CURTIS SAMUEL 2.0
Before getting too far into this part, there should be a disclaimer that Campbell is not the same player Curtis Samuel was for the Buckeyes. While Campbell has slotted into the H-back role well, he is not as dangerous of a ball carrier as the now Carolina Panthers' wide receiver was.
Campbell is averaging 145 all-purpose yards per game, good enough for 23rd in the nation between names like Heisman Trophy front-runner Saquan Barkley of Penn State and multi-talented San Diego State running back Rashaad Penny. Although he won't be putting up many big games in the rushing yards column, Campbell has put himself in the national spotlight with big games returning kicks and a few long touchdown receptions.
Campbell is averaging a ridiculous 45.6 yards per return, which is tops in the nation. Meyer has been praising the play-making ability of Campbell all year, and even went as far as to say Campbell is almost in the same elite company as Samuel in terms of giving him the ball when Ohio State needs a score.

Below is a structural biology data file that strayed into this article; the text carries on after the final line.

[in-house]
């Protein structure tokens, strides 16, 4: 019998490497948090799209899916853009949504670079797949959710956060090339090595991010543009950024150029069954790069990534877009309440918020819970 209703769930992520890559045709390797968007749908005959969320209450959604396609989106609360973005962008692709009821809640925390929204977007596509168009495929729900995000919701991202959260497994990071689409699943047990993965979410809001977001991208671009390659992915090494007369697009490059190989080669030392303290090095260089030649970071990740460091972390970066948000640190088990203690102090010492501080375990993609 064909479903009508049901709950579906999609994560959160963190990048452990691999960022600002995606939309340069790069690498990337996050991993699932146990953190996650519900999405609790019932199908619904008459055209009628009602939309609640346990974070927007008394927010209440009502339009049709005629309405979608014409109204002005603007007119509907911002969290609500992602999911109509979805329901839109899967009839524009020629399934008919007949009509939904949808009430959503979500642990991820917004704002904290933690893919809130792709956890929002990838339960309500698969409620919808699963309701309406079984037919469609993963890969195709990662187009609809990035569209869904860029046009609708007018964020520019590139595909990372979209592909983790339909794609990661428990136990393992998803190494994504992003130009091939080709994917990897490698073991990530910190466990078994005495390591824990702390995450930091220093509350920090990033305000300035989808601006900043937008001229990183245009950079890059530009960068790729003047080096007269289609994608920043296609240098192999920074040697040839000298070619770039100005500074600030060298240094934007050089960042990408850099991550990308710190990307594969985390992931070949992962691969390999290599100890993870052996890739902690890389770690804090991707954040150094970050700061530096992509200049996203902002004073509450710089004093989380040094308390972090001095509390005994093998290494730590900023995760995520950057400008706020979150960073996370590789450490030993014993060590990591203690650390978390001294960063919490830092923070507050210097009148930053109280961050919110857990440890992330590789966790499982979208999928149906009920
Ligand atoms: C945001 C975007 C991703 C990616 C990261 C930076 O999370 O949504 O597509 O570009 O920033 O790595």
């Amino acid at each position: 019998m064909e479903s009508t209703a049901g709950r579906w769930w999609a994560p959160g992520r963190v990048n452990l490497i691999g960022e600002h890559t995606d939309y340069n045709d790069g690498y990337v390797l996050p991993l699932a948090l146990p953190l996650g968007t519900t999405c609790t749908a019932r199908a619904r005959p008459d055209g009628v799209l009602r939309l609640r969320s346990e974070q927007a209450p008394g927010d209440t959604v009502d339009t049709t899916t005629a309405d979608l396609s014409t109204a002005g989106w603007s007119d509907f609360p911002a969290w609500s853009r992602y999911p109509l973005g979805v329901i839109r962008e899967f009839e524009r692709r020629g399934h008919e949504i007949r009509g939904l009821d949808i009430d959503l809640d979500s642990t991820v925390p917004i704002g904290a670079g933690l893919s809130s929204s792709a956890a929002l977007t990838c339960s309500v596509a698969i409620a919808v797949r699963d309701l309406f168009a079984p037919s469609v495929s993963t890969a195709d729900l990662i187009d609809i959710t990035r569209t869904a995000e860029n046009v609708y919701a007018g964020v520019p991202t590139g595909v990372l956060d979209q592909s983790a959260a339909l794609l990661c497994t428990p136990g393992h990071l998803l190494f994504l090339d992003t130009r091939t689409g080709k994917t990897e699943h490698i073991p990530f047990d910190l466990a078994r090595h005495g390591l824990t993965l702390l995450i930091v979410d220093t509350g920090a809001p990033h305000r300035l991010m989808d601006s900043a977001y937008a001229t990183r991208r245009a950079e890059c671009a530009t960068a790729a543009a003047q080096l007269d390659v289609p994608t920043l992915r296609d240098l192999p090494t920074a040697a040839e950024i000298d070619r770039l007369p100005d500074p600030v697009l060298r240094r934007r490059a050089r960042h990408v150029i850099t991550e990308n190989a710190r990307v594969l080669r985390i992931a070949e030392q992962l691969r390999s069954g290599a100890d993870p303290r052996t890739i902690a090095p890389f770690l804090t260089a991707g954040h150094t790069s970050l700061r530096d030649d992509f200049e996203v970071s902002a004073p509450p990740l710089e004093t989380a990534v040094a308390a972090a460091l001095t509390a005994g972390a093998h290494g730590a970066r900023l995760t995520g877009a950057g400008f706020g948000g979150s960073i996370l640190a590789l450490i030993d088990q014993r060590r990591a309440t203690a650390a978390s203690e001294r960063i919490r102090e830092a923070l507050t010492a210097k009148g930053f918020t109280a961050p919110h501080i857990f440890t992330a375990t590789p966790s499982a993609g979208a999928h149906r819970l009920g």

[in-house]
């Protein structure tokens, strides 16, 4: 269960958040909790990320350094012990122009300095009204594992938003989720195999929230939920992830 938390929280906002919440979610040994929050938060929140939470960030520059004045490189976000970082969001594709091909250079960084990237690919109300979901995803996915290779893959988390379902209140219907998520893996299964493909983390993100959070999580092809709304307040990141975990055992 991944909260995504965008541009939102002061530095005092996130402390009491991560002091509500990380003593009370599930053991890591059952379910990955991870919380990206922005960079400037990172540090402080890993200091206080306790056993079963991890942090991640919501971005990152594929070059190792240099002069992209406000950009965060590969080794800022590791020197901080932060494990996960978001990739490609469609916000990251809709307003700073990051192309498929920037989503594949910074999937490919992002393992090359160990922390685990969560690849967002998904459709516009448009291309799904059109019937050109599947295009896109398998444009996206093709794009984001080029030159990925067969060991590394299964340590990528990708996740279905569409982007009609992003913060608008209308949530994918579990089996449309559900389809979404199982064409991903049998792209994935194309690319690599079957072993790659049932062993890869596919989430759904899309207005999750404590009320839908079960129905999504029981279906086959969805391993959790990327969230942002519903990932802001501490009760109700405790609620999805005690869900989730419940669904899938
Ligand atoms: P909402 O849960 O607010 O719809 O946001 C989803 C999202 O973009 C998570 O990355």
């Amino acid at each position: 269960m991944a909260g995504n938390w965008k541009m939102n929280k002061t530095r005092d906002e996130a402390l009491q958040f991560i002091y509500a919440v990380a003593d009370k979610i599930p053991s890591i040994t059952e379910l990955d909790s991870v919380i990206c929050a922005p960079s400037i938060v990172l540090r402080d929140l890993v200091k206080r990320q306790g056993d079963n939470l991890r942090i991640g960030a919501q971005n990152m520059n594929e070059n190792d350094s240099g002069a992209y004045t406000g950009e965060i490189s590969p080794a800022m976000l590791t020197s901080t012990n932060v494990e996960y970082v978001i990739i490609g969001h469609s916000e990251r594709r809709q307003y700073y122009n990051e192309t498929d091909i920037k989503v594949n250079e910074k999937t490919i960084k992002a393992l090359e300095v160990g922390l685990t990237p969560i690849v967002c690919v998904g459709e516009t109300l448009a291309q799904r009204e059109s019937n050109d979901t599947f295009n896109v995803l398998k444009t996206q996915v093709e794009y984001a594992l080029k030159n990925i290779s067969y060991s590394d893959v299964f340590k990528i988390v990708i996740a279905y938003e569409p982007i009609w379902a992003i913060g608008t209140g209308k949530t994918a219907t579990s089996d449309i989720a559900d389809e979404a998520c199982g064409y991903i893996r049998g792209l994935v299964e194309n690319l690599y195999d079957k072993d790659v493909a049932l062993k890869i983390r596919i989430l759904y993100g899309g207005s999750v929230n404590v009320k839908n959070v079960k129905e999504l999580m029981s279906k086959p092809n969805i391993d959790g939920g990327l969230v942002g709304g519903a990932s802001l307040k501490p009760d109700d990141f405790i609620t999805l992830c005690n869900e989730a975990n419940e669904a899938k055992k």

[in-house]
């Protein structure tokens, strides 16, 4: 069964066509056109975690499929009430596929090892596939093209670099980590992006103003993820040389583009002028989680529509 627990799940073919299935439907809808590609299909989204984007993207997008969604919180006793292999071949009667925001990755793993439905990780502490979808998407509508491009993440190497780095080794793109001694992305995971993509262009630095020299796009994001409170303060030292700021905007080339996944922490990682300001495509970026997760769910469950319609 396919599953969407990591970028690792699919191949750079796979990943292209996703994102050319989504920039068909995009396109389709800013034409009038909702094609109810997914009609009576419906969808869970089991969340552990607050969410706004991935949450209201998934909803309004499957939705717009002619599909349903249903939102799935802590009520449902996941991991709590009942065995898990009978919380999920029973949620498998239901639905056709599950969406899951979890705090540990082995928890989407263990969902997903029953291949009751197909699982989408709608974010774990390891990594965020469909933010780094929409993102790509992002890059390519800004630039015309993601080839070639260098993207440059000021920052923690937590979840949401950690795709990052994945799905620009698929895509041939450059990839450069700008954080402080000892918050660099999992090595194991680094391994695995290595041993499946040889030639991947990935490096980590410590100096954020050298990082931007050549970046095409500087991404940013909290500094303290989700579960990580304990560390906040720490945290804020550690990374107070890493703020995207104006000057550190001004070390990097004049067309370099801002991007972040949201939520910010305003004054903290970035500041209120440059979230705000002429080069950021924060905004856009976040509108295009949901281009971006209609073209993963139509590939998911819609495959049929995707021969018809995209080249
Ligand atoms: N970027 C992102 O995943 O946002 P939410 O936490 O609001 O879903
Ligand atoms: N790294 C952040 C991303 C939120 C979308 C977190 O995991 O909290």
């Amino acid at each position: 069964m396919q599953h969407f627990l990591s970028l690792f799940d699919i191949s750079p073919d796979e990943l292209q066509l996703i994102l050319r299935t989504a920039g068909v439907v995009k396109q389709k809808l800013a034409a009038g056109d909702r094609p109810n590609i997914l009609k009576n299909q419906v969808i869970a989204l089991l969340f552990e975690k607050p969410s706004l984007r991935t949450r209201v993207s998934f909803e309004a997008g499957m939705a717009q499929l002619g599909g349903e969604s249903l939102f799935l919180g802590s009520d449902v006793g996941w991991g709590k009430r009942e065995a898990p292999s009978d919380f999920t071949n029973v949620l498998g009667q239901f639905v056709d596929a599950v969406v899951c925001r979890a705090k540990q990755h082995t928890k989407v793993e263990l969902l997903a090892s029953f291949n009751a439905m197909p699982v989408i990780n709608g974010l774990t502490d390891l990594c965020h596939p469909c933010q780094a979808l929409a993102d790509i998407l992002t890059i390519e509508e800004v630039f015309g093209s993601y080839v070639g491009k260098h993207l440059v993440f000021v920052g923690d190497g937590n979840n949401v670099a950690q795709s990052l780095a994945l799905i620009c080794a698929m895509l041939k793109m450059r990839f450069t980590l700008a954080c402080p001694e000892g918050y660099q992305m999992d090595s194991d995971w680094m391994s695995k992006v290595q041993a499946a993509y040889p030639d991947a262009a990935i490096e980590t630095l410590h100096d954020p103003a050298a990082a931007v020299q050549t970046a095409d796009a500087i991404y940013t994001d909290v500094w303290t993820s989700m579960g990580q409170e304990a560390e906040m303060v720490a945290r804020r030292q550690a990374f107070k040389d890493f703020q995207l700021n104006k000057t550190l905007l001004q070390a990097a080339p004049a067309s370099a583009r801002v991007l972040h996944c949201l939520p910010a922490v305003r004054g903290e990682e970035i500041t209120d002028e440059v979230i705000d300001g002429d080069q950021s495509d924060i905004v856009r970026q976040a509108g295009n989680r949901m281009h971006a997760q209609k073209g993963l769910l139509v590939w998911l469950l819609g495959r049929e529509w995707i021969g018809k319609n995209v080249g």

Sometimes trying to keep giving the ball to the guy most feel has the best opportunity to make a big play can limit an offense, but Campbell has been making the big play nearly every time he touches it.
Meyer poked fun at Campbell's almost free-kick return for a touchdown, saying he was close to taking one back, but is still "about seven yards a way."
Campbell is going to be getting a lot more touches before the season is over, and rightfully so after his fast start.
Freshman running back J.K. Dobbins has been more than good in his first four career games, but he will now have some competition for snaps. Meyer said Mike Weber is a full go for the Rutgers game, and has been cleared by the team's training staff to go full speed.
Weber's hamstring had been hampering him since summer drills, but he is expected to have little to no limitations from it now. There is some less positive news from the other side of the ball.
Defensive lineman Malik Barrow was taken out of the UNLV game and rode back to the locker room on a cart. Meyer confirmed he tore his ACL, which happened to Barrow in high school on his other leg.
His year is done now, but Ohio State gave Robert Landers, who was in a walking boot before Saturday's game, a probably distinction, along with linebacker Chris Worley. Both players will likely be back on the field against Rutgers.
In some unsurprising news, quarterback Joe Burrow is fully cleared now from his broken hand, even after receiving some snaps against the Rebels.